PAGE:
WASHINGTON — A proposed air pollution waiver currently before Congress would harm U.S. air quality and the health and well-being of Americans, according to testimony before the Senate Environment and Public Works Committee at a hearing today in 10:00 AM ET.
The Recognizing the Motorsports Protection Act of 2021 (S.2736) would significantly increase air pollution by creating a dangerous exemption for aftermarket “defeat devices.” These devices effectively disable vehicle emissions controls, and many companies have marketed and sold more than a million of these devices for cars and trucks on America’s roads and highways. According to an EPA report, the defeat devices on 550,000 illegally counterfeited pickup trucks caused more than 570,000 tons of excess nitrogen oxide (“NOx”) emissions.
Generally, the Clean Air Act’s anti-counterfeiting provisions prohibit the manufacture, sale, and installation of “defeat devices” for vehicle emissions control systems. But the new measure would create an exception in the law that would essentially incentivize bad actors to market and sell them.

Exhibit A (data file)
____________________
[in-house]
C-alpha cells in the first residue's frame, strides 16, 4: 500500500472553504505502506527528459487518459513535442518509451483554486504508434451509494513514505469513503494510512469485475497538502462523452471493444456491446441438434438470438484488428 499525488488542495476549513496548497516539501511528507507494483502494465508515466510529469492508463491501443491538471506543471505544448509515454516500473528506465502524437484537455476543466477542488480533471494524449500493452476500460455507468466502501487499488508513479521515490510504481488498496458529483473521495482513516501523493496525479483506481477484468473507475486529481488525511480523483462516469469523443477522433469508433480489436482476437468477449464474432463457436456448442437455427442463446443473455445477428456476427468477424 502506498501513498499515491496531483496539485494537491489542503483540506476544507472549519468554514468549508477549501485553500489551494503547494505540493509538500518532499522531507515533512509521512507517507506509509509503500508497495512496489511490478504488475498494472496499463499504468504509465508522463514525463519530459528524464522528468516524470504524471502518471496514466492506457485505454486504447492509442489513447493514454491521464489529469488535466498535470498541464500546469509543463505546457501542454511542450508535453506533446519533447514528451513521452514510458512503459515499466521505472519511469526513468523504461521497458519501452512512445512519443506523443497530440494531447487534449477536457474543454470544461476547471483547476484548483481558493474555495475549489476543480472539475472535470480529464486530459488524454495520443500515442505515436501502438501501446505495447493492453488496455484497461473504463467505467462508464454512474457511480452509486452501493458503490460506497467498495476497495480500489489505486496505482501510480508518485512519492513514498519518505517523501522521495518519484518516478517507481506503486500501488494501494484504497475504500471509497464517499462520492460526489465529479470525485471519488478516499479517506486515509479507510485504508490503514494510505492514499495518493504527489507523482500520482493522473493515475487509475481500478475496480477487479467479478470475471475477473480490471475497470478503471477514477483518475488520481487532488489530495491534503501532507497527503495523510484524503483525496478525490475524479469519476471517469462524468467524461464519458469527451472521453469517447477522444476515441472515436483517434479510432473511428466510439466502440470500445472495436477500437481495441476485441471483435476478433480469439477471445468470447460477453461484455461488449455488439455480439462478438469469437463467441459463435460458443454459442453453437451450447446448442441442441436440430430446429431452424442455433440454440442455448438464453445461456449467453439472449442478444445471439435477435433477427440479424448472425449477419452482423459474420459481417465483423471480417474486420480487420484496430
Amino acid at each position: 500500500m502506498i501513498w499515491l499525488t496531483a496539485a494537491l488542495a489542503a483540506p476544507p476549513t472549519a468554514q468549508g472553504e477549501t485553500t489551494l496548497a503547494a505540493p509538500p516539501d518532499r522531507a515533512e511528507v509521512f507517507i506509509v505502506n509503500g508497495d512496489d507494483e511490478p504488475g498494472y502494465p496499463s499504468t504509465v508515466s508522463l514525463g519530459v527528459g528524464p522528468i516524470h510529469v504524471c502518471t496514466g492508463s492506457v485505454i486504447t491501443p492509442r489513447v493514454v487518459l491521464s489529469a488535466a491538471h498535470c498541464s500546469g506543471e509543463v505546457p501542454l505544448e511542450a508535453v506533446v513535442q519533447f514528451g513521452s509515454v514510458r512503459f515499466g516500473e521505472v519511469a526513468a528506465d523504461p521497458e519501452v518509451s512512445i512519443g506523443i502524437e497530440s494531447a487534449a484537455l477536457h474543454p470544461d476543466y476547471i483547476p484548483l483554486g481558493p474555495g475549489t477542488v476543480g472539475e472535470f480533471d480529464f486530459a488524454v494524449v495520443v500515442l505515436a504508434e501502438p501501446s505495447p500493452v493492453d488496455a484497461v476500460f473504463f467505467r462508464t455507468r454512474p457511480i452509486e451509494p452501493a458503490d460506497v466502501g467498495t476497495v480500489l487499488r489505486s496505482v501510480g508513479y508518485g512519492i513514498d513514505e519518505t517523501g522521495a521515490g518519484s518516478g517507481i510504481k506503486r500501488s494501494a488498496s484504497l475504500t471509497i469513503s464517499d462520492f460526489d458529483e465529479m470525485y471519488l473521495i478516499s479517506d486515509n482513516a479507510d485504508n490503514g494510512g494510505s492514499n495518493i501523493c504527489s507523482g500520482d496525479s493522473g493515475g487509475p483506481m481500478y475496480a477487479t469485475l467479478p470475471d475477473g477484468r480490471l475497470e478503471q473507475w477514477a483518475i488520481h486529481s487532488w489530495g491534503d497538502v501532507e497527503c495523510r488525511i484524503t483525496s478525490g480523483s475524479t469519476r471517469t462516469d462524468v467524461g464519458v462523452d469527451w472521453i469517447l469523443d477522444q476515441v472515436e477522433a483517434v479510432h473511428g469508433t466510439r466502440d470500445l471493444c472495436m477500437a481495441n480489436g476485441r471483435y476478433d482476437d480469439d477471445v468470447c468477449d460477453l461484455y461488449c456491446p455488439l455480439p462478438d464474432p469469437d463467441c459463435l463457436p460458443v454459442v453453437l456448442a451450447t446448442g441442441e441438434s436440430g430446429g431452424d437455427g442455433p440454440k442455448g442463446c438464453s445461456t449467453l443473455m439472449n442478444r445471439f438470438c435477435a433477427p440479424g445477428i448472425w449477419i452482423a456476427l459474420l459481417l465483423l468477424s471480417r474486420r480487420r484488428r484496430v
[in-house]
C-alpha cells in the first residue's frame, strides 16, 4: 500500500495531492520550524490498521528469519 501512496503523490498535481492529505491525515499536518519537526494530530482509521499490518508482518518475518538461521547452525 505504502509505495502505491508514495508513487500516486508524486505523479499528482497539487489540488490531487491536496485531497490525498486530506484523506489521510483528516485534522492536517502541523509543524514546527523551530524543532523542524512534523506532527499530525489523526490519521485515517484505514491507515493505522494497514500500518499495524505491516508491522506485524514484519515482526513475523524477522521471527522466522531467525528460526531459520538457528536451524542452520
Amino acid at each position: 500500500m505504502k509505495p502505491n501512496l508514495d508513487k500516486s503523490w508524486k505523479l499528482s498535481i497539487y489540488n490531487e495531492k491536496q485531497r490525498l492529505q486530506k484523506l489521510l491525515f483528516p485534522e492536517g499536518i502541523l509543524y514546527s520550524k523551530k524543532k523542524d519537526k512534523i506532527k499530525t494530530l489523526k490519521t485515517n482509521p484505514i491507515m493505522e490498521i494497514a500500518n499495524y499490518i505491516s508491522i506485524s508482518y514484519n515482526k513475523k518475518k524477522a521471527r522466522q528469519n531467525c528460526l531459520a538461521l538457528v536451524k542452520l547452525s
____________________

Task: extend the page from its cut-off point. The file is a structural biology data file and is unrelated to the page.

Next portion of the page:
Transportation produces more than half of the smog-forming nitrogen oxide emissions, nearly a third of the volatile organic compound air pollution, and more than one-fifth of the particulate matter air pollution in the United States. Together, these air pollutants worsen asthma, cause bronchitis, lung disease, heart attacks, strokes, and even premature death.
Next comes the testimony John Walkdirector of clean air for the NRDC (Natural Resources Defense Council), who appeared before a Senate committee this morning urging it to reject the dangerous bill:
“[This exemption would] increase dangerous air pollution nationally to the point where it eclipses the harmful air pollution and health effects associated with the 2015 Volkswagen fraud scandal known as Dieselgate.
“The EPA data … show that instruments of defeat and inadequate vehicles are already rampant on America’s streets and highways, and the cause of one of the nation’s largest sources of uncontrolled or poorly controlled smog-causing air pollution.”
“S. 2736 would make it much easier to manufacture, sell, and install defeat devices on road vehicles and make it much more difficult – if not impossible – to enforce the Clean Air Act against illegal defeat practices by companies that pollute America’s skies and harm American health.
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